Justice Plan 2021 contains a number of specific commitments to enhance community safety. These include publishing the scoping exercise on criminal activity in Drogheda, agreeing a cross-Department implementation plan and supporting and working with Dublin City Council to ensure the implementation of the report on Darndale, Belcamp and Moatview in north Dublin city. It also commits to establishing three pilot community safety partnerships in Dublin city, Longford and Waterford.
On the question of Drogheda, I welcome today's announcement by the Minister for Justice, Deputy Humphreys, of new national and local structures that will drive and co-ordinate a plan to increase safety and well-being in Drogheda. The Minister also today welcomed a commitment by Mr. Martin O'Brien, the chief executive of the Louth and Meath Education and Training Board, that the training board will host new structures to deliver services in Drogheda. The Drogheda implementation board will be the core driver and co-ordinator of change in Drogheda through the actions to be outlined in the Drogheda implementation plan, which will be brought to the Cabinet and published by the Minister, Deputy Humphreys, before the summer break.
The Minister also announced Mr. Michael Keogh, a former senior official in the Department of Education who is from Drogheda, as the chair of the Drogheda implementation board. The Government will agree the Drogheda implementation plan and the Minister will publish it before the summer break.
Local community safety partnerships will be piloted in Dublin's north inner city, Waterford city and county and Longford county. The locations of the pilots were chosen based on a number of factors, including population density, crime rates and deprivation. These locations allow the proposed structure to be trialled in a high population density area, a medium population density area and a low population density area with a regional distribution. The pilots will run for 24 months and be subject to a robust independent evaluation from the outset in order to ensure the proposed structures are fulfilling their objectives. The lessons from the pilots and their evaluation will be taken into account in the drafting of the statutory framework for community safety and will be applied to the national roll-out of similar partnerships in communities across the country.
At the beginning of the year, a chair was appointed to the local community safety partnership in the north inner city electoral area and last month I announced the chairs for Waterford and Longford local community safety pilots. These chairs bring extensive expertise and experience to their roles and I look forward to working closely with them and with the local communities over the coming months as the partnerships are established.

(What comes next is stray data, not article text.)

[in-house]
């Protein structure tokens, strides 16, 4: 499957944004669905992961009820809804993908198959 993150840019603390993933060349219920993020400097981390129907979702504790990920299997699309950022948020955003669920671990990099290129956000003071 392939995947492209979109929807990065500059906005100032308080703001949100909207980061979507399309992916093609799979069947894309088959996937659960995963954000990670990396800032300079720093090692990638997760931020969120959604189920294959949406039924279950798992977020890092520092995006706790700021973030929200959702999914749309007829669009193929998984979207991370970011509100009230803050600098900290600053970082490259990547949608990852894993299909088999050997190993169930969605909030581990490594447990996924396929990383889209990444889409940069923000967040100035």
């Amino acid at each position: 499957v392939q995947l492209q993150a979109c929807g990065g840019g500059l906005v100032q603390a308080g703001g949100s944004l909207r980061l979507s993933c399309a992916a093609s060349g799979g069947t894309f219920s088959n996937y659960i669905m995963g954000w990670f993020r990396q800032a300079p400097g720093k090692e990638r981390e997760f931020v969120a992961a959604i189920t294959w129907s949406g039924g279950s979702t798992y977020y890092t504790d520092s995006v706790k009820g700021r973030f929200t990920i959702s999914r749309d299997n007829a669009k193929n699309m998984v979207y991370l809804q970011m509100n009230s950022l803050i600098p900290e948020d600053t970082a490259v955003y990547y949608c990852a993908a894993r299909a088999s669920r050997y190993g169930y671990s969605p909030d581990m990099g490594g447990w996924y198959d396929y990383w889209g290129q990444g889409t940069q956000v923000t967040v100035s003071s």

The local community safety partnerships will replace the joint policing committees, building on the work they have done to date. Each partnership will devise and oversee a local community safety plan that will be informed by the community itself. The plans will detail how best the community wants to prevent crime and will reflect community priorities and local safety issues. The goal is to make communities safer for families, residents and businesses.
These partnerships will operate at local authority administrative level and replace and build upon joint policing committees.
They will bring together residents, community representatives, business interests, councillors, local authorities and State services such as An Garda Síochána, Tusla and the HSE to devise and implement local community safety plans.
Partnerships will support a strategic approach to this work so that issues arising can be dealt with in a co-ordinated manner, and addressed collectively by relevant service providers in partnership with the community.
It is not intended that the local community safety partnerships will replace or impede the functioning of successful local safety initiatives. The intention is that where local safety fora are active, the local safety partnerships will serve as a useful forum to which they can escalate any issues as appropriate, and gain access to a range of service providers. The pilots will inform the development of the roll-out of local community safety partnerships in every local authority area as part of the provisions of the policing, security and community safety Bill.
I will speak briefly in respect of the specific provisions of the Bill. I note that the Deputies' Bill suggests that the Minister for Public Expenditure and Reform would conduct reviews of supports for disadvantaged communities and prioritise the resulting recommendations. I suggest to the Deputies that this process of ongoing review and prioritisation would be more appropriately conducted through the community safety innovation fund as I have set out above.
As I have also mentioned, there are practical issues with the sort of ring-fencing that the Bill envisages. However, the Government and I support the principle behind the Bill that revenue from proceeds of crime seizures should support investment into disadvantaged communities. I believe that we are agreed across the House that this is the case. The question of how best to achieve this is one I am happy to discuss both now and in the future with Deputies and we will not be opposing this Bill on Second Stage.